Amalgamated’s pivot to politics came as the bank emerged from a financial crisis that had threatened the future of the organization. In 2011, Amalgamated was drowning in losses from real estate deals and staring down punishment from the Federal Deposit Insurance Corporation (FDIC) as its cash flow evaporated.
According to an enforcement action filed by the FDIC that year, Amalgamated was under scrutiny for allegedly allowing delinquent loans to sit uncollected on its books, even though some were unlikely ever to be repaid. In some cases, the bank reportedly issued new loans to pay off delinquent ones and thus avoided or delayed listing the unpaid loans as losses.
The union-owned bank was rescued in the spring of 2012 when a pair of left-leaning billionaires infused Amalgamated with $100 million, each nabbing a fifth of the bank’s common stock. One of the men, Wilbur Ross of WL Ross & Co., had a history of swooping into failing firms and turning a profit, a practice that earned him nicknames like “vulture investor” and “the king of bankruptcy.”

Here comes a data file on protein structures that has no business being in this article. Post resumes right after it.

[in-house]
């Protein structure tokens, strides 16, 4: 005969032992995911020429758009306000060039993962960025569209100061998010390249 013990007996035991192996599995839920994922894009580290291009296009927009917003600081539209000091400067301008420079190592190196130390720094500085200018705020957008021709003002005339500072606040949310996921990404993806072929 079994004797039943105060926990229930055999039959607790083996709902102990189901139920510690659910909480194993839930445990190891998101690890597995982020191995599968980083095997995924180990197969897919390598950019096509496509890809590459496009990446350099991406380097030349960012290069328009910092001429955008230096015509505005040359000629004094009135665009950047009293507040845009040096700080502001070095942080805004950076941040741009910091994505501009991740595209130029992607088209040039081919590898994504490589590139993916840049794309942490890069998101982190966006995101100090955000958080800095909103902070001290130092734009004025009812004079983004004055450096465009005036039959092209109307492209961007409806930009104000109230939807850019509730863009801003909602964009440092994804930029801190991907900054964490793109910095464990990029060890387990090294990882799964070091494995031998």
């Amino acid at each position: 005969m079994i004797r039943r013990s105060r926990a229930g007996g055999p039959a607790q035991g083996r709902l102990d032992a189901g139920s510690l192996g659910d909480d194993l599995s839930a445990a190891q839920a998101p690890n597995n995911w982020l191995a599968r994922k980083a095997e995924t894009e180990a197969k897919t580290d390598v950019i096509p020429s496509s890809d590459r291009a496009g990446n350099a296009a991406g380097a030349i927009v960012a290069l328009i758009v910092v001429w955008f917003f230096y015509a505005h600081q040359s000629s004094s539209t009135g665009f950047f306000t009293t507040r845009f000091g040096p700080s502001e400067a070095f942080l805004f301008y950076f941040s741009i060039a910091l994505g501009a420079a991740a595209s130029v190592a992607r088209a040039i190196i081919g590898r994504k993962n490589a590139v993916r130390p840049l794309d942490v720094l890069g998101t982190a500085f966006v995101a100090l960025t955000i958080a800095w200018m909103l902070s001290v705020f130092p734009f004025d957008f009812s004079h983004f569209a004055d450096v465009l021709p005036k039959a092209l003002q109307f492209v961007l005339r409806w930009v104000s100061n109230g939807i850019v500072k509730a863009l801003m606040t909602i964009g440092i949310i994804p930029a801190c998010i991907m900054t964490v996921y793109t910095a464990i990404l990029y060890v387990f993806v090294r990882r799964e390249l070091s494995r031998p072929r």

The other man, Ron Burkle of the Yucaipa Companies, is perhaps best known for his hard-partying tendencies and ties to former President Bill Clinton, a longtime friend. Bill Clinton reportedly earned $15 million as an adviser to Burkle’s business since entering into an agreement with the Democratic donor in 2002. The arrangement sparked controversy during Hillary Clinton’s first presidential bid because of stories about Burkle’s wild lifestyle and his company’s occasion-ally questionable business deals.